Wellington Property Investors' Association

04 472 9877 answerph

wellington@nzpif.org.nz

News & Updates

Recent updates

19-12-2008

Kiwis looking at property again

LANDLORDS

The first survey, conducted by Landlords.co.nz and Mike Pero Mortgages, asked property investors about their buying intentions.

“The survey results showed that 20.5% of property investors expected to buy more property before March 31 next year and another 28.6% expected to buy later in 2009,” Mike Pero chief executive Shaun Riley says.

He also said that 59% of respondents expected house prices to fall further in the next six months.

ASB Bank produced a survey today which supports these findings. Its one shows that a net 24% of respondents believe now is a good time to buy.

It also shows that 44% expect house prices to decrease in the next 12 months.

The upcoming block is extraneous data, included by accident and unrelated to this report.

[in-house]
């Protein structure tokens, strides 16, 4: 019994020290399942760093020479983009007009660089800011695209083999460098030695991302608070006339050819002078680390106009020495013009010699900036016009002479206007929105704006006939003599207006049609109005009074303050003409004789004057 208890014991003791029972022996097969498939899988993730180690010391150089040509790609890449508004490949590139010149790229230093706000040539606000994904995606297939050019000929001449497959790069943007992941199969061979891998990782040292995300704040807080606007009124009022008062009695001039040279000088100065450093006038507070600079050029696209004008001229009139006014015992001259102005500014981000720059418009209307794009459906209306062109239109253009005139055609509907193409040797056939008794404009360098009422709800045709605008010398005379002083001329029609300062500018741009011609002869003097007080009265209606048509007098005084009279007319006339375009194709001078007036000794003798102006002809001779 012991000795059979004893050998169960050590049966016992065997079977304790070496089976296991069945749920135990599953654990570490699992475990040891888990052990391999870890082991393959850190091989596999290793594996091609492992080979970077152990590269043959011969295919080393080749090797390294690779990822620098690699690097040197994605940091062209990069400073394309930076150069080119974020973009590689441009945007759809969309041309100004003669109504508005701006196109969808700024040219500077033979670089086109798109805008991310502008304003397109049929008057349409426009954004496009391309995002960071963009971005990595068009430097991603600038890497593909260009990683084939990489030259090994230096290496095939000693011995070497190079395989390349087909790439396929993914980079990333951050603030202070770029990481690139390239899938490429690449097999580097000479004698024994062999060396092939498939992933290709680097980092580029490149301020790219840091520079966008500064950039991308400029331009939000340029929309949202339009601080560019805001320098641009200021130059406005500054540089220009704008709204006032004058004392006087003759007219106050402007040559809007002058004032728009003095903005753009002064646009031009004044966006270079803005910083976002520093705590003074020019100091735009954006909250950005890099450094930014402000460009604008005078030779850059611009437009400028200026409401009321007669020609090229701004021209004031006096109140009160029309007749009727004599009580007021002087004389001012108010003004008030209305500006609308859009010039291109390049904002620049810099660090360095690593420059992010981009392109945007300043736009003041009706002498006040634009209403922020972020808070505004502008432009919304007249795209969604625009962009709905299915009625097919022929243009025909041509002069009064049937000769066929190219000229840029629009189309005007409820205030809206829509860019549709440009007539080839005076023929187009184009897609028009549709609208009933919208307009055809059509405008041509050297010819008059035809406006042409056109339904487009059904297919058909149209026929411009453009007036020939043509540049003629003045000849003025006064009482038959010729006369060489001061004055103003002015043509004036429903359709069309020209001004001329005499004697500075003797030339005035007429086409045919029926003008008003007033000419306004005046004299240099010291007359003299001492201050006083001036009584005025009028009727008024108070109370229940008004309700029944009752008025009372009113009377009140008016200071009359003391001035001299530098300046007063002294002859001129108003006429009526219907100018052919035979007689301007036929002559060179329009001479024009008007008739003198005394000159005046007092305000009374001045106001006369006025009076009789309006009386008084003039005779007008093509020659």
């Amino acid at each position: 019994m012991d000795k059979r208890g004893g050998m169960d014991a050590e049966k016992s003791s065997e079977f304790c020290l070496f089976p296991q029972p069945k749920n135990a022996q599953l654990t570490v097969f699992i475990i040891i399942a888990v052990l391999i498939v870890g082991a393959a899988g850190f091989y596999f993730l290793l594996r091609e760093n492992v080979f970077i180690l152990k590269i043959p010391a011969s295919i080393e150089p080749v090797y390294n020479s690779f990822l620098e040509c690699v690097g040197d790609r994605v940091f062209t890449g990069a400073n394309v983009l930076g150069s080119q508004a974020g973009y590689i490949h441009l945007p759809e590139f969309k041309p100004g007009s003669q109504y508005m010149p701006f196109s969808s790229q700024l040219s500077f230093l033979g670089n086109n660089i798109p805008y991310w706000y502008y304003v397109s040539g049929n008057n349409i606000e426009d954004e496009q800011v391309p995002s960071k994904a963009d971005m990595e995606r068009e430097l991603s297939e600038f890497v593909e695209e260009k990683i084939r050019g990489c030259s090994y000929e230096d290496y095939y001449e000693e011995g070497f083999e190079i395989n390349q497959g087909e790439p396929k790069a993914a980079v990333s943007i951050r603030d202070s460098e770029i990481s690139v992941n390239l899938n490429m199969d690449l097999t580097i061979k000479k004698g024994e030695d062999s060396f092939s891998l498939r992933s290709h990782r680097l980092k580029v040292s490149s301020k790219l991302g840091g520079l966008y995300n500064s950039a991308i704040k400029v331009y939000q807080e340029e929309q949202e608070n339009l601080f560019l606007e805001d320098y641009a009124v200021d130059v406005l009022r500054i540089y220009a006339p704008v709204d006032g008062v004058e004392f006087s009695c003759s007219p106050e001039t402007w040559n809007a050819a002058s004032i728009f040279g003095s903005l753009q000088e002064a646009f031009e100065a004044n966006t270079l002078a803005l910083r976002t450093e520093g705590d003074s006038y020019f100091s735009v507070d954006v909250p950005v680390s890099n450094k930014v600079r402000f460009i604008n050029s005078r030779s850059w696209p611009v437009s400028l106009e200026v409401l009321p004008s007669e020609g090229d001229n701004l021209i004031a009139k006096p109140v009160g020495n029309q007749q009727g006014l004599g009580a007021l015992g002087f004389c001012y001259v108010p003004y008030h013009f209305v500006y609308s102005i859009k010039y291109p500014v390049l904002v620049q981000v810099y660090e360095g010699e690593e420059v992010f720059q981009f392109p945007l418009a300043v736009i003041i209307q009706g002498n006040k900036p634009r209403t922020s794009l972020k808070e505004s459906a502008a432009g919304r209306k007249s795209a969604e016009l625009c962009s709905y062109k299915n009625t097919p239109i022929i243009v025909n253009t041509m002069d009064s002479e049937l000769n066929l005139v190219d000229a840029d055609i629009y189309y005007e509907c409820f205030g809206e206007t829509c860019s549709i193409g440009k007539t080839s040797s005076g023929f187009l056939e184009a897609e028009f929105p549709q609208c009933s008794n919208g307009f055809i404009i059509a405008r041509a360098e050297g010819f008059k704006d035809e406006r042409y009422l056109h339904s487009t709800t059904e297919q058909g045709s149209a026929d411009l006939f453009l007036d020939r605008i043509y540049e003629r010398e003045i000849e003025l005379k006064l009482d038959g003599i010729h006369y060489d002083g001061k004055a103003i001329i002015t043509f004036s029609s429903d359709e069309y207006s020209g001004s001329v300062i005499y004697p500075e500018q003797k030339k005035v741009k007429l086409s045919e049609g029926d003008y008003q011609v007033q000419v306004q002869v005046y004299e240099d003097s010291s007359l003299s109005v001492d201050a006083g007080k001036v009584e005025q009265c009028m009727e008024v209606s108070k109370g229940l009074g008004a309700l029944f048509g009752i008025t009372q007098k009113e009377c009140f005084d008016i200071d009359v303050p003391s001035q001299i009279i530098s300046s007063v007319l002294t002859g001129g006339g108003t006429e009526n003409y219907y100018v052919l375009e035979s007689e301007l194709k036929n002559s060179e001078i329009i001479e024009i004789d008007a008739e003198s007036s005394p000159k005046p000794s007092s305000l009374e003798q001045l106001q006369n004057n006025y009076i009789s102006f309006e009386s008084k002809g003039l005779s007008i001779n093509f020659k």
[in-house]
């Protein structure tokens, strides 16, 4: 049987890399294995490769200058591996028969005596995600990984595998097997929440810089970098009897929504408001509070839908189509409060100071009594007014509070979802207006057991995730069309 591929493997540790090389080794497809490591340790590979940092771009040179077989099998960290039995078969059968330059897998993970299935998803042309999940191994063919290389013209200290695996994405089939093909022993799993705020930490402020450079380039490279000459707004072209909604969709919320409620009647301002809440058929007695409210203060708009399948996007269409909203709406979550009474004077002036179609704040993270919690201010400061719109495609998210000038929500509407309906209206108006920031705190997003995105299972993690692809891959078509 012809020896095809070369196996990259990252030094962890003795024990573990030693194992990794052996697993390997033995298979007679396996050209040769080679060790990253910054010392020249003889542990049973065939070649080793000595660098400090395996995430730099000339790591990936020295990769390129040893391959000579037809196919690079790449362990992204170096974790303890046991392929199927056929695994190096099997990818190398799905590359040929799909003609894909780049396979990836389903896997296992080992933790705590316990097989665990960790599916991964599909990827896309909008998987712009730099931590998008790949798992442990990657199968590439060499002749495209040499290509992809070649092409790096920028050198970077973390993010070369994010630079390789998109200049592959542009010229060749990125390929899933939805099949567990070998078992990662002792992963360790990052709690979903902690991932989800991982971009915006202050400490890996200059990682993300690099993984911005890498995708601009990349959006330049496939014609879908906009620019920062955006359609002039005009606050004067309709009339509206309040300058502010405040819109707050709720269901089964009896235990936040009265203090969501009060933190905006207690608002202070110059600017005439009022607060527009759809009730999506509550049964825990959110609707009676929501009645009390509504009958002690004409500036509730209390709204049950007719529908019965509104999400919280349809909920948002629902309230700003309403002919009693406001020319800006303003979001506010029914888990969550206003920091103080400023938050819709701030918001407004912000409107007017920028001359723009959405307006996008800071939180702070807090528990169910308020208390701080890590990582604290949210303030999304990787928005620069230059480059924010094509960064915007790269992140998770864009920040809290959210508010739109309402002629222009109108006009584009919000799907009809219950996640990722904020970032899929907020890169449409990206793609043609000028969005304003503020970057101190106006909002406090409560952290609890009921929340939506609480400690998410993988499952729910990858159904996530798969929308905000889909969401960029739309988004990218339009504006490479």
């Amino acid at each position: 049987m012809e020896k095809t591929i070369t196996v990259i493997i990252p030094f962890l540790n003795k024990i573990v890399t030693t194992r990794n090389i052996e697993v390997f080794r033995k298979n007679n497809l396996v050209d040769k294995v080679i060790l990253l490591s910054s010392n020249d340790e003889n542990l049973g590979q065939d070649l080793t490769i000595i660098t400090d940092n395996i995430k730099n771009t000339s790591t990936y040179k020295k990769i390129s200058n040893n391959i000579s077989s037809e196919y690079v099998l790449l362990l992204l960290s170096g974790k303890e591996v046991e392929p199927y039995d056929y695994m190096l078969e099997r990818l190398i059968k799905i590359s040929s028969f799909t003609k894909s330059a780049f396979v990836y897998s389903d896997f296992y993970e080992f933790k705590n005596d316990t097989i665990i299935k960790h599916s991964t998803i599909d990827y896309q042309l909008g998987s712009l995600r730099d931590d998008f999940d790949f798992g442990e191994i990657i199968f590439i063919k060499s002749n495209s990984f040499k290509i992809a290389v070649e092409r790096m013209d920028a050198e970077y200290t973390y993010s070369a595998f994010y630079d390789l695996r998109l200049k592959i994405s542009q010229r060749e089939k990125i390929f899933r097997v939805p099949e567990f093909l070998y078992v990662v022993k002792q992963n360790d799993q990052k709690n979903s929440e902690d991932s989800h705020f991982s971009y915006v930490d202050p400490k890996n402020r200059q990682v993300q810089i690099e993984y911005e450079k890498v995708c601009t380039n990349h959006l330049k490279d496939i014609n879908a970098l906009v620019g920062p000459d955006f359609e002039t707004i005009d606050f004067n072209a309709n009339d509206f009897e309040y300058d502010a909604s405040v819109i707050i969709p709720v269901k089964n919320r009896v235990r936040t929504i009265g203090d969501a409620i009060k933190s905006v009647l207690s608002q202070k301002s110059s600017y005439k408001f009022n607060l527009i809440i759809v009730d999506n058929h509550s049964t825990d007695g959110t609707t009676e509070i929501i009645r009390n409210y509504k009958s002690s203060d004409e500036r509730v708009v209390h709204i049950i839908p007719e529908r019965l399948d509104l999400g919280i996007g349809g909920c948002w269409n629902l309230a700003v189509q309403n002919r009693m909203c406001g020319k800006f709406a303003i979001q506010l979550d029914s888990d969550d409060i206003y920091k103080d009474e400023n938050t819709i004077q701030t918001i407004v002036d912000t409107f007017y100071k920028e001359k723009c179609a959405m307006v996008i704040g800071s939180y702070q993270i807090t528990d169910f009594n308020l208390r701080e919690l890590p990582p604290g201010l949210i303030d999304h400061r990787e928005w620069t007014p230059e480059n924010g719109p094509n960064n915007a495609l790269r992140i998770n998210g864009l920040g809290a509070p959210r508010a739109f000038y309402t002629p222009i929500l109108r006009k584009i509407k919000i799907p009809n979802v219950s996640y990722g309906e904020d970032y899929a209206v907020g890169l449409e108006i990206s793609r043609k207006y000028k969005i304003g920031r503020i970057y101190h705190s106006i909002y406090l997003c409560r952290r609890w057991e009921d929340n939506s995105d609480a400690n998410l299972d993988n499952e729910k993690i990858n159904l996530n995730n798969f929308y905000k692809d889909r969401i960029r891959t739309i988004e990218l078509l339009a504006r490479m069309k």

A key difference between the surveys is that the Landlords.co.nz/Mike Pero one is targeting property investors, while ASB’s audience is more general.

One of the issues for buyers at the moment is that banks tend to only want to do deals where the borrower has at least 20% equity in the deal.

ASB says this higher deposit “gives a bigger buffer in uncertain times.

“These changes do lift the bar a little for potential new borrowers,” the bank says.

However, it also says it is prudent, forcing people to “demonstrate greater thrift and financial discipline”.

It also, hopefully, avoids home buyers getting into a negative equity situation if house prices continue to fall.

Overall it suggests that the fundamentals of the housing market are still unfavourable: prices are high relative to income; migration flows are modest and job security now carries a degree of uncertainty.

“A pick -up in prices remains some way off, and the eventual recovery will be relatively modest,” chief economist Nick Tuffley says.

While that may be the case, investors are increasing their yields by putting up rents.

The Landlords.co.nz/Mike Pero survey shows that 41% of respondents had increased their rents in the past year and the increases had generally been up to 10%.

 

comments powered by Disqus